After the autumn break the students started to work on the videos they were supposed to create in groups of three. They were to choose one theme from the UN sustainable development goals and study that in the way they chose. Some decided to use still pictures mostly with a voice over, some thought about creating a sort of a vlog entry and some decided to make interviews. Great ideas! They don’t have an exam after this course so the video will be their final show of what they have learned.
Our next theme was stereotypes followed by equality. Yes, equality and not tolerance.
“Today’s theme was tolerance and stereotypes. Before the lesson, I hadn’t really paid attention to the word tolerance, and how it’s actually a really negative word. I think it’s like you don’t like something about a person’s personality or their opinions, but because you consider yourself a nice person you think “ok I’ll tolerate that.” It’s like you’re above them.”
The highlight of the week was a visitor. I had got to know Rima Hadid earlier in connection to the previous EW course. She kindly agreed to come again and talk about the Third Culture Kids. Her presentation was really interesting and gave new perspectives.
“I learned a new term today: Third Culture Kids, kids who have lived a recognizable period of time in a different culture that their parents’ or the culture they were born in. I think it’s important to be aware that some people might feel like that (not belonging). Today made me appreciate my childhood even more. I believe it must be really hard for TCKs because they don’t just move to another city but they move to a whole different country and culture. Today’s lesson was very eye-opening and I’m glad I learned about this subject.
Rima Hadid with some of the students
We had a visitor who has come from India but lived in Oulu for several years now. Mr Alok Sethi gave us an interesting presentation of his home country.
“His home country was very fascinating. Something new that I learned was that India has almost 200 (including the unofficial ones) languages! Finland’s two languages seem so sad compared to that haha. He also showed us gorgeous pictures of some islands that he thought were great places for tourists to visit. Some of the first things that come to mind when thinking of India is the poverty and the bad hygiene, but the presentation was a great reminder that India is so much more than that.
Then we moved on to a new theme: narratives and hate speech. Narratives are the “stories” that lie behind our thinking. Narratives are necessary to create structure in our world but if they are not questioned and revealed, they can be harmful. Hate speech is an ugly phenomenon that heavily rests on false narratives.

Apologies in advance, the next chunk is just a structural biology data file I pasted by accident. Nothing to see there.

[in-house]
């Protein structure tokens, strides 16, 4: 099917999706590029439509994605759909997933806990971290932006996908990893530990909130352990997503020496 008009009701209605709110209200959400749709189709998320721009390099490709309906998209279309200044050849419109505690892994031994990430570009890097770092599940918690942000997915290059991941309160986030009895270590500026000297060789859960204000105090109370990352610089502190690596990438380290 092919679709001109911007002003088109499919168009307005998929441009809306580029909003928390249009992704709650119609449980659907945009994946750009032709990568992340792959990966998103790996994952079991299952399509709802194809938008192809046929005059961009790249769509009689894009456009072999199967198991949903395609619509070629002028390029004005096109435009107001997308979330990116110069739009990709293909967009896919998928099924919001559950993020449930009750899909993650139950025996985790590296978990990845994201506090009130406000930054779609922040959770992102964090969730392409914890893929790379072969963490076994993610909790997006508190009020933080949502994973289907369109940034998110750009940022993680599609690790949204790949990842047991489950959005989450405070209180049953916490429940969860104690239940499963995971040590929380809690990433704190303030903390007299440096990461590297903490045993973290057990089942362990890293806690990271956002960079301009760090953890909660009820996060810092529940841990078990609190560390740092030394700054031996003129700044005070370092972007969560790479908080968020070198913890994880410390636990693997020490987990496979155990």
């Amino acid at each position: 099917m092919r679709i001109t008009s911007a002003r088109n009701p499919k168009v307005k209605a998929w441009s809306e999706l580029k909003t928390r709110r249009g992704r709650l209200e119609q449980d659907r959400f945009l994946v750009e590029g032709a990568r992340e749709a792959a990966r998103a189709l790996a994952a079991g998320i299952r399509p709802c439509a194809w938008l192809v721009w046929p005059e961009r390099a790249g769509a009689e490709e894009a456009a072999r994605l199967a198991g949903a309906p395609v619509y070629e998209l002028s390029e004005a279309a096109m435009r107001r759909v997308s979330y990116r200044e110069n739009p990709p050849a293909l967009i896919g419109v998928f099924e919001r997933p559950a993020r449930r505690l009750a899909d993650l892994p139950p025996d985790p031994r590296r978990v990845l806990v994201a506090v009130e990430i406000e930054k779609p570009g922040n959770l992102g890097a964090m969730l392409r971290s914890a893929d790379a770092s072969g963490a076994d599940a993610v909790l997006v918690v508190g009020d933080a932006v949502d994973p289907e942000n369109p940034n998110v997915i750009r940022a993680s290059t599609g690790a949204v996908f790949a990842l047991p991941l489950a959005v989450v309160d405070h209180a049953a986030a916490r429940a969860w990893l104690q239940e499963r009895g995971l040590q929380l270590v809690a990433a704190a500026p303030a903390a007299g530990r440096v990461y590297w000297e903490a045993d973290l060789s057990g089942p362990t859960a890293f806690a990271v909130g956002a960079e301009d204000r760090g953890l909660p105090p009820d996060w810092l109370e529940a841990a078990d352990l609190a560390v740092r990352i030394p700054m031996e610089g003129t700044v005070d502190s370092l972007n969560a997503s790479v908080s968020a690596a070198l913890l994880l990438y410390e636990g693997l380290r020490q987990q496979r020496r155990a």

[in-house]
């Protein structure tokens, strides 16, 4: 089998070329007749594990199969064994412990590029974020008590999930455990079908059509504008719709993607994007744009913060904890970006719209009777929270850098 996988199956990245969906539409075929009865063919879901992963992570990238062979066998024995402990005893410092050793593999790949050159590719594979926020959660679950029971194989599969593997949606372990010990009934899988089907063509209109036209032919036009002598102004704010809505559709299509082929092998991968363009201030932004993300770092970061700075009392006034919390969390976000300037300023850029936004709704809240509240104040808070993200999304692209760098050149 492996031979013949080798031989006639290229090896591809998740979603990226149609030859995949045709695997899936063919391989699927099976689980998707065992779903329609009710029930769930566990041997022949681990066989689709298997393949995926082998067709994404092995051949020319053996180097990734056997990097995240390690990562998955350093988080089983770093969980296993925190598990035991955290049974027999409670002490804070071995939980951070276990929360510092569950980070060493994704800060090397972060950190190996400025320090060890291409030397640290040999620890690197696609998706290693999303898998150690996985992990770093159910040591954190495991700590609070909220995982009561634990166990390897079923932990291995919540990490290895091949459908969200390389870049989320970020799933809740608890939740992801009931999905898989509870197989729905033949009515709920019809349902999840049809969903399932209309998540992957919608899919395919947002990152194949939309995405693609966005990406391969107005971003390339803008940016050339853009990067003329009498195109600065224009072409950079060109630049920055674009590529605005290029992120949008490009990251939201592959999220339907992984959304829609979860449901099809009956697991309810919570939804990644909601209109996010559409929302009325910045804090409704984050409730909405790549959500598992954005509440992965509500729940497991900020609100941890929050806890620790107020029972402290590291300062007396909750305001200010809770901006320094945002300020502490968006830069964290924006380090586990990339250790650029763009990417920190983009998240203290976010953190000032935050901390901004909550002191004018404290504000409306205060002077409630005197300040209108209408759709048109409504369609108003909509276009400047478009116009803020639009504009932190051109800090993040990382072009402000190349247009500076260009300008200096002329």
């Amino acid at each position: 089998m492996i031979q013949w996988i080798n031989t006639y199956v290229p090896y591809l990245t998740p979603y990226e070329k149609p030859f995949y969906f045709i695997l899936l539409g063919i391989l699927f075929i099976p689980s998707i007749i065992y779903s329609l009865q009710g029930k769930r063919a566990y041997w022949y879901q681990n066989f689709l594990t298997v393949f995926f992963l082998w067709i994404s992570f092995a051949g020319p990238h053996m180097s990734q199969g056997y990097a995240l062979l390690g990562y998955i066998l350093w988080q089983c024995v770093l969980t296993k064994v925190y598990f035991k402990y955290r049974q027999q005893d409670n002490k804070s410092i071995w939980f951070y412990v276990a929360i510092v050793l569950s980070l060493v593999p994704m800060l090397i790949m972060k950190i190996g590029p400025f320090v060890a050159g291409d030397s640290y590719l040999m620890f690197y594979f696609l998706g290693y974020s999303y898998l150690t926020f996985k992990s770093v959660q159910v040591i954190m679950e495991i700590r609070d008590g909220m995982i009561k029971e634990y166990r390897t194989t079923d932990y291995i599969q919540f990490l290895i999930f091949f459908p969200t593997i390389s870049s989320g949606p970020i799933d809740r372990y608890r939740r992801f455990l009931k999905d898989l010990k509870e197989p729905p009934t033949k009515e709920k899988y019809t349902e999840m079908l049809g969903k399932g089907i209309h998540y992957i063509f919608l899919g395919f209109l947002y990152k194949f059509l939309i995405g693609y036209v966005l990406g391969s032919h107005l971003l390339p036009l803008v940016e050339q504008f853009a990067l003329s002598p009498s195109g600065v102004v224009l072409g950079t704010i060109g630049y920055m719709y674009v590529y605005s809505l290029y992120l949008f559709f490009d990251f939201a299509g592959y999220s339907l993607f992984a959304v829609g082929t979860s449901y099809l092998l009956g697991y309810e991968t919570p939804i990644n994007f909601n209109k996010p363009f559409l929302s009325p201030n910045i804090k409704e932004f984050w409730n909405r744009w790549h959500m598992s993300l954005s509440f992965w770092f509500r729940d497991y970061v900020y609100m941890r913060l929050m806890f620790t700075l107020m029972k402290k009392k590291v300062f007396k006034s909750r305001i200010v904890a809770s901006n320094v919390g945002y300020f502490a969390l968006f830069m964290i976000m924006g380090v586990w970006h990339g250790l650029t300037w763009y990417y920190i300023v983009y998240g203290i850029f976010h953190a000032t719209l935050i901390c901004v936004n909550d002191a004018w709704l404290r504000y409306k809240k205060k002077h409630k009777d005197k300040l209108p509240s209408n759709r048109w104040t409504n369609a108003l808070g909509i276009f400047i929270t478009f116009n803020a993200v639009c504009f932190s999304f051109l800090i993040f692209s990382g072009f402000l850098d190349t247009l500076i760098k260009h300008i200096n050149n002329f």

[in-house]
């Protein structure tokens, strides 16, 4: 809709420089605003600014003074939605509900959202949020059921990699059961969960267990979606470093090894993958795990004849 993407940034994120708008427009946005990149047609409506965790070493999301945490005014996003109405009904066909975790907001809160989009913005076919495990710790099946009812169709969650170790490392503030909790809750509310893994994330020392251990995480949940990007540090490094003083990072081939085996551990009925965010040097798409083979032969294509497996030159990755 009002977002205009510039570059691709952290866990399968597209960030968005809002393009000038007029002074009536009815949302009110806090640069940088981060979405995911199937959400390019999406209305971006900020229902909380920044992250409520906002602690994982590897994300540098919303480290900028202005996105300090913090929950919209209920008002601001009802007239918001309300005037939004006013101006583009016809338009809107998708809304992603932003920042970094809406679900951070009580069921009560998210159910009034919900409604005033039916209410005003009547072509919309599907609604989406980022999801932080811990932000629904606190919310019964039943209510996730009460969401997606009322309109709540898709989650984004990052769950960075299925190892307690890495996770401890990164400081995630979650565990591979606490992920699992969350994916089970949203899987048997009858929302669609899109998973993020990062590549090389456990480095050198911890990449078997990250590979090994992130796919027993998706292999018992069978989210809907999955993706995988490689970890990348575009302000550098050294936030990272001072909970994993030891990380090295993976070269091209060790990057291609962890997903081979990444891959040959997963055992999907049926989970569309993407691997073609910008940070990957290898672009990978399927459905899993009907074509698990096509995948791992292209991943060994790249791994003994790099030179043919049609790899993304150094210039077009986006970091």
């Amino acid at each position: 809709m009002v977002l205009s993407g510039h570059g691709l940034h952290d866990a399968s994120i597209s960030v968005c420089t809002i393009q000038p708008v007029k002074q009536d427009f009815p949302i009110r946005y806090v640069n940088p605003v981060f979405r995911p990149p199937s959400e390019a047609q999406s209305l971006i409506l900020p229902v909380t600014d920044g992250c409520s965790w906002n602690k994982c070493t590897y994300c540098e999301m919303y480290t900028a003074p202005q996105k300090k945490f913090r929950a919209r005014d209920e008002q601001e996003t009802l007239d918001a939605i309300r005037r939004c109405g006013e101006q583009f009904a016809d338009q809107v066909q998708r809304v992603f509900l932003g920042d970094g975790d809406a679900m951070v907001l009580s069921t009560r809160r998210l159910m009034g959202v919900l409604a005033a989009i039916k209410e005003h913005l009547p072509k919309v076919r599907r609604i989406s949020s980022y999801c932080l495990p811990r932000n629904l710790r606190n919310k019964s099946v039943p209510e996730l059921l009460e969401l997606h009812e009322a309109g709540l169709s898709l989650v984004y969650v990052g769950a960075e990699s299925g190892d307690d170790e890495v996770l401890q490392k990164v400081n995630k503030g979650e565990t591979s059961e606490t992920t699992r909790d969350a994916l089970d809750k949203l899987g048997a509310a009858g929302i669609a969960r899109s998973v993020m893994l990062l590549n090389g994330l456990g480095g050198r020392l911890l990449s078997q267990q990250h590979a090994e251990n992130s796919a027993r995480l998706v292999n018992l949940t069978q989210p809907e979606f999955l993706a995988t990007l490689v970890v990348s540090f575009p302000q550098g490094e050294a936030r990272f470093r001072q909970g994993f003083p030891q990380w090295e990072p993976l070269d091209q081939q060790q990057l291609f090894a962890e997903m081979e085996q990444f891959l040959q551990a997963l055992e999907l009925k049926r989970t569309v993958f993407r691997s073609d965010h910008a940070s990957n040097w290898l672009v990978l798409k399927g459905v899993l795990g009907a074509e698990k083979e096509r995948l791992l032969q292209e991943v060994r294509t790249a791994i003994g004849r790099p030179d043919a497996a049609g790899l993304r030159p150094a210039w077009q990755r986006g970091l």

“Especially narratives were not so familiar to me, so the lesson about them was really useful and good and I got a hang of them. Then we used a good while to speak about our own experiences, which I liked a lot. I think the questions we answered in our little groups made us all think. The media is full of narratives affecting us. It made me think.”
“We got familiar with the “No hate speech movement“. That was also something that I hadn’t heard before. I think its quite important to speak about hate speech. It is a thing which is hidden in almost everything in today’s society. Recognizing these things make us more media critical. That is important…”
The last lesson this week was about thinking and judging – do we judge too easily without really thinking first? The students were then asked to write a paper on the themes that we had covered.
We continued with the SDGs for a while and moved on to the larger picture of human rights. There is a lot of material online related to these themes so the difficulty when planning a lesson is actually to decide what to choose! We had some very good discussions in the class.
“We talked about the Nobel Peace Prize, and watched Malala’s speech when she won hers. I had never watched her speech, but I did know her story and wow, she is one incredibly brave and strong girl. It baffles me that she is just three years older than me, but has already achieved so much. Truly an inspiration, and gave me motivation to work harder. Oh, we did also talk about Human Rights! Something that people don’t even realize are a thing, because they’re so obvious.”
On one day our exchange student gave us a lesson on her home country Mexico. It was a very good lesson and we learned a lot. The rest of the group was also very impressed by her ability to give a lesson. This is how she felt about it:
“I gave the class of today. I talked about my country, Mexico, and all its traditions, costumes, foods, cities and everything. At first I was a little bit nervous because I was afraid of doing something wrong but everything went well. I also talked about my daily life and a little bit of my family and the city where I live. It was interesting that they wanted to know about my country and that we also talked about my exchange year. I hope that everyone enjoyed it.“
Next we talked about the situation of the world’s refugees and asylum seekers. Here are two samples from students’ journals:
“This class was about asylum seekers. I think the discussions were eye-opening and especially the video “Refugee’s phone” had me thinking. The video really took me to the situation where refugees are when they don’t know who to trust or don’t have internet to communicate. It must be scary. We discussed a lot together.”